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Catholic Charities of Staten Island Partners With Freshdirect to Provide Food to Those in Need

Posted on May 17, 2020 by  |  Share

boxes of food

Fresh Direct, in partnership with Borough President James Oddo,
re-launched their program to provide free meals for
Staten Island families during the coronavirus outbreak. (Photo Courtesy of FreshDirect)

By Joseph Ostapiuk | jostapiuk@siadvance.com
silive.com

STATEN ISLAND, N.Y. -- Weeks into the second round of a partnership forged with FreshDirect by Borough President James Oddo, Catholic Charities of Staten Island continues to provide emergency food to Staten Island families in need — with three food pantry services scheduled to be held this upcoming week.

Catholic Charities of Staten Island will hold its regular food pantry services at 120 Andersen Ave. on Monday, May 18 from 1 to 3 p.m., and Friday, May 22 from 10 a.m. to 12 p.m. Additionally, a mobile food pantry will be utilized on Tuesday, May 19, from 9 a.m. to 10:30 a.m., and will stop at multiple locations — including Immaculate Conception R.C. Church located at 128 Targee Street and the Anderson Avenue location.

The food pantry assistance run by Catholic Charities of Staten Island were created in direct response to the coronavirus (COVID-19) outbreak, and will continue to operate to meet the needs of Staten Islanders, according to Michelle LaVignera, the director of Social Services for Catholic Charities of Staten Island.

In addition to “an increase in the frequency that people need food,” LaVignera said, “We’re also seeing people coming to us who previously did not need to utilize food pantries.”

Even with the expanded food pantry services run by Catholic Charities of Staten Island, the demand has increased so greatly that “even on odd days” when pantries are not being run, “people knock on our door asking for food.”

The food pantry services held on Mondays and Fridays are first-come-first-serve, and LaVignera said she has been recommending individuals come at the beginning of the two-hour windows the organization has set in place.

With mitigating the potential spread of the coronavirus a prominent concern, she said the physical layout of the building at 120 Andersen Ave. enables social distancing by allowing only one person come to the front door at a time. She added that “people have been very respectful” in regard to adhering to social distancing throughout the process.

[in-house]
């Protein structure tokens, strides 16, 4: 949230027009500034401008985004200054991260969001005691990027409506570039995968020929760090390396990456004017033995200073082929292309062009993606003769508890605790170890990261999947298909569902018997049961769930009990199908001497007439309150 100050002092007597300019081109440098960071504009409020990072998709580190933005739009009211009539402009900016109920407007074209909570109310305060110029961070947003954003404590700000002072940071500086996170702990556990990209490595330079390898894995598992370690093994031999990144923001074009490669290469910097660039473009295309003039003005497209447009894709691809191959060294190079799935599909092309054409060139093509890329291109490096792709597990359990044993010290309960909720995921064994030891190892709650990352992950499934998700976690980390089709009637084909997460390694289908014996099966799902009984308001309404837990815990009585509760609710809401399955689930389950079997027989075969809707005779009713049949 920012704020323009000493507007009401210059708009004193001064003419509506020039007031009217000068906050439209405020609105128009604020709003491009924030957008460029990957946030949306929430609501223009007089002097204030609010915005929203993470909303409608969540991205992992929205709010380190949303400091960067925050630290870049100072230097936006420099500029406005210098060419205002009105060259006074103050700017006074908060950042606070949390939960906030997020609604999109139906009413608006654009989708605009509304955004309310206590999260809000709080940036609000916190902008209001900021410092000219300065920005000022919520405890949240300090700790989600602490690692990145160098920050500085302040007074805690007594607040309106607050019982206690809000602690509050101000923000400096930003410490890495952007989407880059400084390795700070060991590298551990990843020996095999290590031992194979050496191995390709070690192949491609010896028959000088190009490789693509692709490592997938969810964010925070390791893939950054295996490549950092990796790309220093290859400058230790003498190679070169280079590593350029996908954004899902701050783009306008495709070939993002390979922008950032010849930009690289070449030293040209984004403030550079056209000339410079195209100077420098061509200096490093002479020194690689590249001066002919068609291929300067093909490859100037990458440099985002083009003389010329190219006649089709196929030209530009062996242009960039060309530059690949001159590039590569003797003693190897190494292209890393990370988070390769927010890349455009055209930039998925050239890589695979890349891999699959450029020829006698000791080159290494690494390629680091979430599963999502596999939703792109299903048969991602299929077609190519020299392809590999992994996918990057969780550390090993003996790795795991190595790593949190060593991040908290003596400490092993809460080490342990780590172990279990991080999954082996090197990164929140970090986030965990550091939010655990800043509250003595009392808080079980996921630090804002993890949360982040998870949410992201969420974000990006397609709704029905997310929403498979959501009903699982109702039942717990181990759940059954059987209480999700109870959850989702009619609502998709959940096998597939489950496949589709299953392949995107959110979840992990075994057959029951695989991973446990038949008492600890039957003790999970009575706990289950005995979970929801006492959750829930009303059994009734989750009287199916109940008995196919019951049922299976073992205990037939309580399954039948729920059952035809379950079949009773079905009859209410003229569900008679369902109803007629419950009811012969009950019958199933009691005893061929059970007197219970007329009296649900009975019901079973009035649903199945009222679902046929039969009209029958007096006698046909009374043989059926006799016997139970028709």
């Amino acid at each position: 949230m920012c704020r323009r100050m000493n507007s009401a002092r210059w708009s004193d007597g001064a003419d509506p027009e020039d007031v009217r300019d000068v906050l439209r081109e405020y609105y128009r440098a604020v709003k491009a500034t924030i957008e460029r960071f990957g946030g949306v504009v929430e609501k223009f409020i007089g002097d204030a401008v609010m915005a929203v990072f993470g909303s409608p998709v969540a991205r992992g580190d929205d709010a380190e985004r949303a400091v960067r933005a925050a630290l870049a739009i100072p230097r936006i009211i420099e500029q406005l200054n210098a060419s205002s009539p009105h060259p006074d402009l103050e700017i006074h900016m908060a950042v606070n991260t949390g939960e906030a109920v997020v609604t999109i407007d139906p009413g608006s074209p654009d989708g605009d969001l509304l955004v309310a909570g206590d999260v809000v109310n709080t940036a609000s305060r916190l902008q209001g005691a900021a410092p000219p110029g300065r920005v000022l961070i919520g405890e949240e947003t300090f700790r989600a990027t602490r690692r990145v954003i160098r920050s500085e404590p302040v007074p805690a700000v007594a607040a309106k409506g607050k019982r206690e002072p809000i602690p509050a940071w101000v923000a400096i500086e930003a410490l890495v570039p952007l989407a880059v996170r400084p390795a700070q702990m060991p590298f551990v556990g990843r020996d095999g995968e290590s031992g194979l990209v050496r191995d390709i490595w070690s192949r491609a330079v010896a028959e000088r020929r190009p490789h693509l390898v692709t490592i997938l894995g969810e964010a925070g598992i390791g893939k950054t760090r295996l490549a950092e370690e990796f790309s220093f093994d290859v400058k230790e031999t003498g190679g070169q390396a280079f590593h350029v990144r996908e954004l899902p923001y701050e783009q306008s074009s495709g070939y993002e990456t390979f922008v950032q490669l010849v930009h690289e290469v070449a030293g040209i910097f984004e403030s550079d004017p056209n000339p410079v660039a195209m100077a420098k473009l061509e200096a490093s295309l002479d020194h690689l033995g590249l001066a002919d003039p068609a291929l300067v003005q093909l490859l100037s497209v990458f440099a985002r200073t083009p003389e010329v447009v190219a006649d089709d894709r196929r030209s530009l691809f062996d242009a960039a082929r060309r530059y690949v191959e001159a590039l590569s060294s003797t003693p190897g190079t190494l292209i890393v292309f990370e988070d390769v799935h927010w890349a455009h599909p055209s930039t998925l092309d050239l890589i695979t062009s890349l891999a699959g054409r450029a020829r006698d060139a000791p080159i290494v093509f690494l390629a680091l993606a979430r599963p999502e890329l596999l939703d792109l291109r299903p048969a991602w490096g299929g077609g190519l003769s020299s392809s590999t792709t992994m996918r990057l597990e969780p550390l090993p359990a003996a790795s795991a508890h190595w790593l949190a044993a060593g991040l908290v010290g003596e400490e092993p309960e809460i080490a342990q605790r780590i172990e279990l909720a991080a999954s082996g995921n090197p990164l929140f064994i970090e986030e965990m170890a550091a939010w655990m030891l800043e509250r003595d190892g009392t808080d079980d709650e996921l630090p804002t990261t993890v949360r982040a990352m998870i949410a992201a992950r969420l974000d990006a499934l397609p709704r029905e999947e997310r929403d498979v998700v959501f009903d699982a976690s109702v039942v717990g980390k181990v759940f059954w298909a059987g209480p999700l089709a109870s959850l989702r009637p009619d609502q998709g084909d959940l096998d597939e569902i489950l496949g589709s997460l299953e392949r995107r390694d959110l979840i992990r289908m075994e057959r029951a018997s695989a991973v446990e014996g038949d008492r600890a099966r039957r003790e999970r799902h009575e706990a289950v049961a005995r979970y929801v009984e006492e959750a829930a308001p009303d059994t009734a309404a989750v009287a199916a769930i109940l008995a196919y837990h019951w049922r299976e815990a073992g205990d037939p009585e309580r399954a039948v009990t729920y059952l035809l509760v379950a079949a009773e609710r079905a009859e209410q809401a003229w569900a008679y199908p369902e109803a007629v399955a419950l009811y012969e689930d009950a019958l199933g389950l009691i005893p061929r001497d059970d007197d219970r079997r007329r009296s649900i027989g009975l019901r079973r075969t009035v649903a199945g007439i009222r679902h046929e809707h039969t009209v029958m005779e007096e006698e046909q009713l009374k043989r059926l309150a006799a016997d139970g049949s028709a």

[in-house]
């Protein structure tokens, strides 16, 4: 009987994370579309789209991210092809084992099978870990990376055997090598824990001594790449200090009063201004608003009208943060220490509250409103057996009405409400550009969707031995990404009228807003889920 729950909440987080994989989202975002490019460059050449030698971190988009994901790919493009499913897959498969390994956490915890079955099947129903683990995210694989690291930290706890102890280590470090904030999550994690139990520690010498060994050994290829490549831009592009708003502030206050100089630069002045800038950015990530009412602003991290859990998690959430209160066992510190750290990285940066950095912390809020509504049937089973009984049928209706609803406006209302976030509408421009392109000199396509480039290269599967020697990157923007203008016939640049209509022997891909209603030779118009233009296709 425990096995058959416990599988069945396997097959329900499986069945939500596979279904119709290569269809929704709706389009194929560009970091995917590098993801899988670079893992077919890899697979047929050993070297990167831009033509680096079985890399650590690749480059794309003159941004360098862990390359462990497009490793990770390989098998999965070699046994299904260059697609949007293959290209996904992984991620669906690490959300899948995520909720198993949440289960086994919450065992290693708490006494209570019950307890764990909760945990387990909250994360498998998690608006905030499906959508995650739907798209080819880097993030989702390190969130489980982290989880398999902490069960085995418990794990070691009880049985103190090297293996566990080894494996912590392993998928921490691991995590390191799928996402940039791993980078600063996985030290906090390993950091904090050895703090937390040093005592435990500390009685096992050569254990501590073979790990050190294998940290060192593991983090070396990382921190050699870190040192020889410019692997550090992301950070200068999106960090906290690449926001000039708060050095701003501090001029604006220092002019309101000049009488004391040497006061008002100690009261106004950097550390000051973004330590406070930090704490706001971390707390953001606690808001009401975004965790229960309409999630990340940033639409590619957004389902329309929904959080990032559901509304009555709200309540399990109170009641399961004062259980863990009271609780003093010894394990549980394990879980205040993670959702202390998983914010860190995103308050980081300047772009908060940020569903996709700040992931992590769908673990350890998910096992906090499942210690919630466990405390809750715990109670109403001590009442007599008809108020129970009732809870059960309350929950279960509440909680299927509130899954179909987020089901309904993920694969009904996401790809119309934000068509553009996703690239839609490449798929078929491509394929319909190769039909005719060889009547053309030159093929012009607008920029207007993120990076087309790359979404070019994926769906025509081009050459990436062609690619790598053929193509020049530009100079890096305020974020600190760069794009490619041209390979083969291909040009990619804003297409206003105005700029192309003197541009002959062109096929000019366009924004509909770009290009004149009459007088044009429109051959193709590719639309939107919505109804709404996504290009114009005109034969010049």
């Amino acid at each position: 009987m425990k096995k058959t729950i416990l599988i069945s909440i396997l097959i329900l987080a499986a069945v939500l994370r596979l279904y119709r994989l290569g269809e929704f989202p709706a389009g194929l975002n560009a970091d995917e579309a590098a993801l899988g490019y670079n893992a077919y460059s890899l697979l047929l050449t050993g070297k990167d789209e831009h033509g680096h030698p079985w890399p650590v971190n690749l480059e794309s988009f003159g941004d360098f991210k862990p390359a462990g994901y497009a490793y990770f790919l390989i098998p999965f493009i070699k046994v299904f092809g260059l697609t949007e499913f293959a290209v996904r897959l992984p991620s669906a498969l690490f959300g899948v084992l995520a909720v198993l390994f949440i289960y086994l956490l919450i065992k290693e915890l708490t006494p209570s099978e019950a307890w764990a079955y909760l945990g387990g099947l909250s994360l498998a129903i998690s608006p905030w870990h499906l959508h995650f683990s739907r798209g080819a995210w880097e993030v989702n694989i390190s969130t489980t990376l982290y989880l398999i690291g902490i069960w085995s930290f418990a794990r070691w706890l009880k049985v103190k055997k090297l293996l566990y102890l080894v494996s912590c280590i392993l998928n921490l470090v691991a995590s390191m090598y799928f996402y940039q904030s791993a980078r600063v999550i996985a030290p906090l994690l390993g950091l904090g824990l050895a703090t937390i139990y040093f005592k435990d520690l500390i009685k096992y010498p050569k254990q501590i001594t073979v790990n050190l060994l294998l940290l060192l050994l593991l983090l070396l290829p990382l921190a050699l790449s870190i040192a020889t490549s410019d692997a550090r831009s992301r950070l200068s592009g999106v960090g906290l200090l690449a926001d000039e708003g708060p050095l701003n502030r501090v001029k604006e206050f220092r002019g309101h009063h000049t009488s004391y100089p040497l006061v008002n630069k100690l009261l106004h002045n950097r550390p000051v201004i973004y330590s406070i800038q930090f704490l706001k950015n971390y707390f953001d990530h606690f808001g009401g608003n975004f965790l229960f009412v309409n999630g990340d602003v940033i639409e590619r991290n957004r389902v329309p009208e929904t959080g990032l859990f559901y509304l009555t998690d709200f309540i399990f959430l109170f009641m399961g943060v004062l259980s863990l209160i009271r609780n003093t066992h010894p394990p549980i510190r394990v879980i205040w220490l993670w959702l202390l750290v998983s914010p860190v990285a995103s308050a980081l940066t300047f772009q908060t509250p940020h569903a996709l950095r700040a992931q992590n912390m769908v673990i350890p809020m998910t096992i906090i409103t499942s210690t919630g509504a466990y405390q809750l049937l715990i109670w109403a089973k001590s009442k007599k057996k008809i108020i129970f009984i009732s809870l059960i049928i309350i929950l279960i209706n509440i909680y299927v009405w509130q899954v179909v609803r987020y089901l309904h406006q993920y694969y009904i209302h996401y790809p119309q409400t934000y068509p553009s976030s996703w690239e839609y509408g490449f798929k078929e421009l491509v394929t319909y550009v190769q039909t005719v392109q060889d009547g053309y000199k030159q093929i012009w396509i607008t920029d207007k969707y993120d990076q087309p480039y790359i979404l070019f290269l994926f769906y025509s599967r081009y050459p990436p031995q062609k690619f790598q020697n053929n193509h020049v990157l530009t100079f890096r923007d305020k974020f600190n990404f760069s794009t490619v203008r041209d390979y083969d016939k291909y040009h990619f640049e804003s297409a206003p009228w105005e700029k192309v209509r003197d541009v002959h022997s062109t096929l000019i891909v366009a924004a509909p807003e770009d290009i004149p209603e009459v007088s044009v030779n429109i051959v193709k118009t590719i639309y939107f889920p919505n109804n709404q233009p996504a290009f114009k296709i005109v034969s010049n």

For the safety of the staff and those lining up for food, LaVignera said masks are required, though she said “all but very few people have had their masks" in recent weeks.

The rising need of food across New York City during the coronavirus pandemic has been exacerbated by about a third of food pantries closing across the city, reports said, as long lines of those in need have stretched around blocks in recent weeks.

FreshDirect initially delivered 400 free daily meals to various community organizations in the borough, the Advance/SILive.com previously reported in late March, and that effort was renewed by Oddo late last month — upping the daily meal total to 500 across Staten Island.

Other food pantries, mobile markets, and home-delivery services for low-income families on Staten Island have been in operation since the outbreak as well, including Project Hospitality on Staten Island’s North Shore and Our Lady of Good Counsel food pantry in Tompkinsville.

“FreshDirect is extremely thankful to New York City Mayor Bill de Blasio, New York City Sanitation Commissioner and current food czar Kathryn Garcia, and Staten Island Borough President James Oddo for his support of Operation 5-Borough Food Drive,” Larry Scott Blackmon, vice president of public affairs at FreshDirect, previously told the Advance/SILive.com. “We are very grateful to continue the distribution of food to communities in Staten Island with Borough President Oddo, whose partnership has proven invaluable.”

Catholic Charities of Staten Island is currently receiving approximately 1,000 boxes of food each week that contain “a mixture of fresh produce and nonperishable food that will allow families to make up multiple meals out of it a week,” LaVignera said.

On a weekly basis, about 350 of these boxes are distributed to families with “an emergency need for food” between the Monday and Friday time slots, and additional bags of nonperishable food are delivered through the use of the mobile station. The organizations’s food pantry dates back to March, just weeks after the city’s shutdown.

The rest of the boxes of food provided to Catholic Charities of Staten Island are being distributed to other nonprofits and parish-based organizations that are directly serving not only their congregation, but also the rest of their communities.

“And that’s really our long-term focus — to continue to do work like that — where we act as the organization that receives a quantity of food that we can then distribute to at least partially support some of these organizations,” LaVignera said.

According to LaVignera, despite metrics often associated with the coronavirus improving in recent days and weeks, the long-term effects of the virus — specifically regarding how at-need families will be able to cope with financial concerns — will be felt long after precautionary measures are lifted across New York City and the rest of the country.

“We are working on our long-term plan now. We know this need is going to last well beyond" the duration of the city’s shutdown, LaVignera said. “I think this is going to be along the scales of how people were impacted after Hurricane Sandy.”

“I mean ... that impact has lasted for years,” she said.

This story was originally published by SILIVE

 

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